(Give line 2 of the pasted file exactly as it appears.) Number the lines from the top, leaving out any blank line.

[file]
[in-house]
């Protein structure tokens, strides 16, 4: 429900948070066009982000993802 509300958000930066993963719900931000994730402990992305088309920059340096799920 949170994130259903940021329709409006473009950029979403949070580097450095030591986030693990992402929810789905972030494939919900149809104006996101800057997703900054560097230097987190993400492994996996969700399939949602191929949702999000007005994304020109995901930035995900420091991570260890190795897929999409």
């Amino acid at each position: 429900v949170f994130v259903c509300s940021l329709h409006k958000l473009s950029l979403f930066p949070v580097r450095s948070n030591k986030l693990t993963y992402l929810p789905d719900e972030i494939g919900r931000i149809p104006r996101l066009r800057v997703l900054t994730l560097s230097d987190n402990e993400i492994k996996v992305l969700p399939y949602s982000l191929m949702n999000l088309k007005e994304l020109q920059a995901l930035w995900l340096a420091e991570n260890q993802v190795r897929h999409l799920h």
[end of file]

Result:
């Protein structure tokens, strides 16, 4: 429900948070066009982000993802 509300958000930066993963719900931000994730402990992305088309920059340096799920 949170994130259903940021329709409006473009950029979403949070580097450095030591986030693990992402929810789905972030494939919900149809104006996101800057997703900054560097230097987190993400492994996996969700399939949602191929949702999000007005994304020109995901930035995900420091991570260890190795897929999409």